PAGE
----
When everyone has a home

Housing advice for Northern Ireland


This page only contains basic information and is the English version of our translated content.  For more detailed advice and information on housing in Northern Ireland in the English language, use the menu options on the homepage. 

You have a right to enjoy your home safely and peacefully. If you feel that you are being harassed, seek help and advice about how to protect your rights.

My landlord is harassing me

Harassment is any act carried out by a landlord (or someone acting for your landlord) intended to stop you living peacefully in your home.

Your landlord is harassing you if he/she tries to force you to move out without following the proper eviction procedure, which is giving you at least 28 days' notice to quit in writing and a court order.

In other cases, your landlord may try to make life so uncomfortable for you that you decide to leave voluntarily. He/she does this by:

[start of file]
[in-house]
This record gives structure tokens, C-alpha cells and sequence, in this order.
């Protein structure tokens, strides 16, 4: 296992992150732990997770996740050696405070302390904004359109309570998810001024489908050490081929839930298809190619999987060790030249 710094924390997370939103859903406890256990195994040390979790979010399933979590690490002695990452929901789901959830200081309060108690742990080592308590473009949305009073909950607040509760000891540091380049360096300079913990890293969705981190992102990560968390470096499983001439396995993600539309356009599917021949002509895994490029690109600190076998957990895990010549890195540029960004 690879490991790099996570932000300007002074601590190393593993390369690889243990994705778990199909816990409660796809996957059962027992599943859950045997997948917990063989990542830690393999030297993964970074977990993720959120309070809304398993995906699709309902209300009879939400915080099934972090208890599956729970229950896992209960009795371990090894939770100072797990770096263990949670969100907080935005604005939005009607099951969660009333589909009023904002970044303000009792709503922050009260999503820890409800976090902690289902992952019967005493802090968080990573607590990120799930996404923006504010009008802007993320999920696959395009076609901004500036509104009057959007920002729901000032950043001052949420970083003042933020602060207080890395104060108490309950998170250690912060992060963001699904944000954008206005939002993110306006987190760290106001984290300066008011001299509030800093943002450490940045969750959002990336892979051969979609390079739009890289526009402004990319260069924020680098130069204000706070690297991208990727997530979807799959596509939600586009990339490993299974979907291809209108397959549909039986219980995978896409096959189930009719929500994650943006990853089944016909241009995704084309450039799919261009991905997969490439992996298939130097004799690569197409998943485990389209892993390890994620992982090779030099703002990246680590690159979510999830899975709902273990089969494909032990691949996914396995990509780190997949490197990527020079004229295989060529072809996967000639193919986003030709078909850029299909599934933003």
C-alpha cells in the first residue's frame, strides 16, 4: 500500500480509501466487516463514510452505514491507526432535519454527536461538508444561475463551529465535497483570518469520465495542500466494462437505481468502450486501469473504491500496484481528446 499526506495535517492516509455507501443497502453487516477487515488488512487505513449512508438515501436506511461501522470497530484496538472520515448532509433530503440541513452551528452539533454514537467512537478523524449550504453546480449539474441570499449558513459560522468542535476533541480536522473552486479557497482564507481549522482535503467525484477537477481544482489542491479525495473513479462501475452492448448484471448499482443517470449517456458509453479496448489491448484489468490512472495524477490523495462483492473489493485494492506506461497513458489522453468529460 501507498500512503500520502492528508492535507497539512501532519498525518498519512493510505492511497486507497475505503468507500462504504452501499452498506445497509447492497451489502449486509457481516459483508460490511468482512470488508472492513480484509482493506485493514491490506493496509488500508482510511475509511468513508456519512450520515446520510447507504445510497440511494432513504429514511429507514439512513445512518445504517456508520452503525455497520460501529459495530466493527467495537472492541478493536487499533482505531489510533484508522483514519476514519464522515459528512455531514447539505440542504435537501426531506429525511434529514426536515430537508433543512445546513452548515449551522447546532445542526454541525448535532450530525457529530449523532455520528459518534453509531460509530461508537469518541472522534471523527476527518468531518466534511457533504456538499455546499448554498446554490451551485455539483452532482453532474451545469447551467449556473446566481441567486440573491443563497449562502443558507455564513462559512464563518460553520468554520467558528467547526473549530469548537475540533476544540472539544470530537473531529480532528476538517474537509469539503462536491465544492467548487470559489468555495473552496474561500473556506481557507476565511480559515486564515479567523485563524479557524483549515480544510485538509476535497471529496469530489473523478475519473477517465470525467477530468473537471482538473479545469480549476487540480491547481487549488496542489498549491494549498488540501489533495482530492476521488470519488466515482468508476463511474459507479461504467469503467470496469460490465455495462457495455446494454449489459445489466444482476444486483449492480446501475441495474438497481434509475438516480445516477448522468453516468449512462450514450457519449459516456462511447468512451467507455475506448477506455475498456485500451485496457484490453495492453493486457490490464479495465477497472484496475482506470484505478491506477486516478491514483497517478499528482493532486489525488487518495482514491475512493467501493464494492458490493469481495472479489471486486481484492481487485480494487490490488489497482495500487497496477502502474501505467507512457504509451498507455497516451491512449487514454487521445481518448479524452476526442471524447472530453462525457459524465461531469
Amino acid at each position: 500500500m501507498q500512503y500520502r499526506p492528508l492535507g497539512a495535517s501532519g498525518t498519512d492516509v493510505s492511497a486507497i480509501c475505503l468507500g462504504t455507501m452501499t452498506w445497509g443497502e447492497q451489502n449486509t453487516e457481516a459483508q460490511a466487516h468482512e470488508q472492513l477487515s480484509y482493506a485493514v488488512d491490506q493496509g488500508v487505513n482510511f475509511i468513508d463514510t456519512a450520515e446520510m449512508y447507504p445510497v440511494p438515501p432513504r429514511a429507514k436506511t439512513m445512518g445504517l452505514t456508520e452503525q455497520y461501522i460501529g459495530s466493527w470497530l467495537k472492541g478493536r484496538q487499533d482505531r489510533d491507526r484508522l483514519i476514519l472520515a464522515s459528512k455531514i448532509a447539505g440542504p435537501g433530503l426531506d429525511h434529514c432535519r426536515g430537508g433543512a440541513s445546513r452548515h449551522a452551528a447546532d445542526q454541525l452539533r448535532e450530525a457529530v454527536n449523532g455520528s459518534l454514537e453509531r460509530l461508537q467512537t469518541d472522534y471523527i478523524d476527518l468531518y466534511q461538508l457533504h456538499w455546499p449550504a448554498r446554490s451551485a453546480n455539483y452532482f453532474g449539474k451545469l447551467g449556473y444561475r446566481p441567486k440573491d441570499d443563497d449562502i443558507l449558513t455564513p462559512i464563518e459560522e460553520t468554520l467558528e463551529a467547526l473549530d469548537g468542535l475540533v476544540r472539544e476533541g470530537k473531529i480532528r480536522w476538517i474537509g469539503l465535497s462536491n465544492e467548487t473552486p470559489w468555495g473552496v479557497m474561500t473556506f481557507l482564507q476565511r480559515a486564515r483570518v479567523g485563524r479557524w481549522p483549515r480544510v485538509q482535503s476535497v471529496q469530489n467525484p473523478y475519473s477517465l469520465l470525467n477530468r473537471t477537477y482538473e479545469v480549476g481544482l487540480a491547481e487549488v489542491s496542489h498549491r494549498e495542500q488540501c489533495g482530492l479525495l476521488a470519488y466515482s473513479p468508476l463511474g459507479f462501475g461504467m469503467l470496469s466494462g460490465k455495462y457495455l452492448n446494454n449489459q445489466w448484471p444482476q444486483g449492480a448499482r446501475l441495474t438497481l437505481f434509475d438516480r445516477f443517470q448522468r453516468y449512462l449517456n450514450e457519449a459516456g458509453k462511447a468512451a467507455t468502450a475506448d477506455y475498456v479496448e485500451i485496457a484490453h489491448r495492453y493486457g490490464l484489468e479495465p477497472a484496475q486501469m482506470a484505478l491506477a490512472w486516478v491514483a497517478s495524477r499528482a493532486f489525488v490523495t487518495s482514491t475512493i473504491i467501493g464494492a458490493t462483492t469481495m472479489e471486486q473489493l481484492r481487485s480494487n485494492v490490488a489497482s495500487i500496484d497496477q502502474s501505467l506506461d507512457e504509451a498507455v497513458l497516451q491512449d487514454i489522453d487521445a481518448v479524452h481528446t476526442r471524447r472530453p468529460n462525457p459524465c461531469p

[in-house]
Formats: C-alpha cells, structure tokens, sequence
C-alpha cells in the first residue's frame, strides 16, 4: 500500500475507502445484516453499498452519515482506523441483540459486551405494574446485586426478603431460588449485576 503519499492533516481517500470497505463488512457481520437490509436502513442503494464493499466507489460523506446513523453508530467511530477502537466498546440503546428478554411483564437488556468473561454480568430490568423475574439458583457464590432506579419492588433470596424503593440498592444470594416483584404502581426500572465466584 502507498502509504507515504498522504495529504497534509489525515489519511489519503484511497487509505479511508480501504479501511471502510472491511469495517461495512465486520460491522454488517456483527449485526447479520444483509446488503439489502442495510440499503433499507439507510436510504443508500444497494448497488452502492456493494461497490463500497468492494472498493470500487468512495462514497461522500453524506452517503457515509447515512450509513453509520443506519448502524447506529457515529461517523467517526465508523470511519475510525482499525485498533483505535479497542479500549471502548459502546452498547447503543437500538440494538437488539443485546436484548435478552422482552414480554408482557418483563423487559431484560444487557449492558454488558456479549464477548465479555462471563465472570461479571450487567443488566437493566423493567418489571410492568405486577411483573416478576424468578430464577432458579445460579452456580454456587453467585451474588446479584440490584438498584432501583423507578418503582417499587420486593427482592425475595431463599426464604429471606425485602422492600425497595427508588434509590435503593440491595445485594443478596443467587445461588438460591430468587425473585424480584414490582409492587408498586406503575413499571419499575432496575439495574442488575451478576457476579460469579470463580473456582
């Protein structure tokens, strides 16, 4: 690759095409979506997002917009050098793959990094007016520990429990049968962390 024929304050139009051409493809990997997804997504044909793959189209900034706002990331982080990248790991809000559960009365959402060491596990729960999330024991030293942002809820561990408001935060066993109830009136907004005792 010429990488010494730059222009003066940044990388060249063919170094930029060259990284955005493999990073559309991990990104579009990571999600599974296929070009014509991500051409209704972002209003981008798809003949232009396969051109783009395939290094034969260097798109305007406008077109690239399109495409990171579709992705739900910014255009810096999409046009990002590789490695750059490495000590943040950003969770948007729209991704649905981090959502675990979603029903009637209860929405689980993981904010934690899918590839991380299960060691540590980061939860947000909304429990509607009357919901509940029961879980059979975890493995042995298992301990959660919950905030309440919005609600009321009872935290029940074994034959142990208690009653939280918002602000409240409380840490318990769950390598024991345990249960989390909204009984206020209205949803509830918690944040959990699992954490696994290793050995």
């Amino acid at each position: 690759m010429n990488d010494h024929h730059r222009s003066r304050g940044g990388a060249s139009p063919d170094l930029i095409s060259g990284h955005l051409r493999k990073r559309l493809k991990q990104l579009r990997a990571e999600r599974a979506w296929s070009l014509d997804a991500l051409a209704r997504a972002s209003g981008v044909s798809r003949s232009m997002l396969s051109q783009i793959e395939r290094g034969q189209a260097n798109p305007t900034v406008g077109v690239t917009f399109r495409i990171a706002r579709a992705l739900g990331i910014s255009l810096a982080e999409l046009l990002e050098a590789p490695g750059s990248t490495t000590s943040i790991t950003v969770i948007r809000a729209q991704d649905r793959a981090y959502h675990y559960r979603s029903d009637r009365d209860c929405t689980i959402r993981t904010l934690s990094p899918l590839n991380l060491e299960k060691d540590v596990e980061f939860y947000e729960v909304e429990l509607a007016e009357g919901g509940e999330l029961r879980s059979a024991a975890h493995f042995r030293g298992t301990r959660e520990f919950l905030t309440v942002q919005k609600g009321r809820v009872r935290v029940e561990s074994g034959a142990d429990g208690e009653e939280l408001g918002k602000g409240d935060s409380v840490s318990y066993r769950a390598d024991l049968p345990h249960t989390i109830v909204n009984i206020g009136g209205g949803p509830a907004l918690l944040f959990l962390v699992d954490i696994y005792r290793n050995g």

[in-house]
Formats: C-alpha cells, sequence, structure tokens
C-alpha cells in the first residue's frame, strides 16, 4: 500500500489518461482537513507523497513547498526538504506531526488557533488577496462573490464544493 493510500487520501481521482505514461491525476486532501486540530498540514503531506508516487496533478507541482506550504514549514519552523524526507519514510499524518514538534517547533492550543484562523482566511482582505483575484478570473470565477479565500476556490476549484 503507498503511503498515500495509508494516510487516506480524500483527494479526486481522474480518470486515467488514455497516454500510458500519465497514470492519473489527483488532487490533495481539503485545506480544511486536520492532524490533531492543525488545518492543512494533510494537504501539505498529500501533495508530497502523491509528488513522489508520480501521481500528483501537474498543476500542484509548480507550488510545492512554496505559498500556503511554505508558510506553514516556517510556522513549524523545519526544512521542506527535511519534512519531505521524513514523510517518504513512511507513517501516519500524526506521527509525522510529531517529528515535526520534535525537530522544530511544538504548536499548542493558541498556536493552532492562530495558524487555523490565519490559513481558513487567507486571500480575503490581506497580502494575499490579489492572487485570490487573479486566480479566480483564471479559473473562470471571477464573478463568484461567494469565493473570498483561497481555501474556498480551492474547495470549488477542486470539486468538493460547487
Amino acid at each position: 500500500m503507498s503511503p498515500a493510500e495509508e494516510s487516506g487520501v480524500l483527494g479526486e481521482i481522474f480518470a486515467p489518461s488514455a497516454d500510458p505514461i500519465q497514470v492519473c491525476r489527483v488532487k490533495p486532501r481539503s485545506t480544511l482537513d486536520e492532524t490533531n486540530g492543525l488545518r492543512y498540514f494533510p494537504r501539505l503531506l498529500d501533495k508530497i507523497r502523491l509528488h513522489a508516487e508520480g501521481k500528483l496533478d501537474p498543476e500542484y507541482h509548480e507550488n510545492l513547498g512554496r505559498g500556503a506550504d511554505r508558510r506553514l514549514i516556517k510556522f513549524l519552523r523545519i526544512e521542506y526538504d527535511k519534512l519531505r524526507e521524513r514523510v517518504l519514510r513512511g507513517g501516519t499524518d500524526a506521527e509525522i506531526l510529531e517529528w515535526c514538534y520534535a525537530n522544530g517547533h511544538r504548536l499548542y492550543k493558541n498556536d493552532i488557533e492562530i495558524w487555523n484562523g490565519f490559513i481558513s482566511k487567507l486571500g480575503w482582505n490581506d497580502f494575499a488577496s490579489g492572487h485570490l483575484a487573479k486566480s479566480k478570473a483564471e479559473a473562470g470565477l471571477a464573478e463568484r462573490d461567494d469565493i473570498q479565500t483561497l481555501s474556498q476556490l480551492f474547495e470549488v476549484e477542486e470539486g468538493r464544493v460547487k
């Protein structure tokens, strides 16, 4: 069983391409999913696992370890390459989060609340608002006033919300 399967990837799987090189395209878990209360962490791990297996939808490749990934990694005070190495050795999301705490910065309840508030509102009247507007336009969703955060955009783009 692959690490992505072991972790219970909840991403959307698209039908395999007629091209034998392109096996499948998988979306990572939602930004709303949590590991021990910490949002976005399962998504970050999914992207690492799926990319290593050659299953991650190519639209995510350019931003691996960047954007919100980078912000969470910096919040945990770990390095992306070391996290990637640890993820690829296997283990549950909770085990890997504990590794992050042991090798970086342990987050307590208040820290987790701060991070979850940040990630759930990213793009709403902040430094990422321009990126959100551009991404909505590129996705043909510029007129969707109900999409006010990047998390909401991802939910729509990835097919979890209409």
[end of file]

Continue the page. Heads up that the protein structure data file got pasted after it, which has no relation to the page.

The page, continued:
• threatening you,
  • entering or getting others (builders) to enter your home without permission,
  • allowing your home to fall into disrepair,
  • leaving building works unfinished,
  • insisting that you sign agreements which reduce your rights.

You may experience harassment because of your race, gender, sexuality or religion, or for no apparent reason at all. Your landlord could be guilty of a criminal offence if he/she is harassing you.

What can I do if I'm being harassed?

Don't wait until the harassment is obvious or intentional before acting. You can:

  • ask your landlord to stop,
  • keep evidence of what happens,
  • go to an advice centre for help,
  • ask your landlord to put all communication with you in writing,
  • write to the landlord saying that if the harassment continues you will take legal action.

If you are still having problems and if you find yourself locked out, you can report the situation to the Environmental Health Department of your local council.

You may want to contact the police if you have been threatened with violence or if the Environmental Health Department isn't able to help immediately. However, the police may be unaware of your rights. If possible, get a letter from an advice centre setting out your rights.

You should contact the Housing Executive if you think you will have to leave your home. The Housing Executive has a legal duty to give housing advice and information on preventing homelessness to anyone who asks in Northern Ireland. If you decide to challenge harassment, take precautions as your actions can make the landlord start eviction procedures and cause you to lose your home.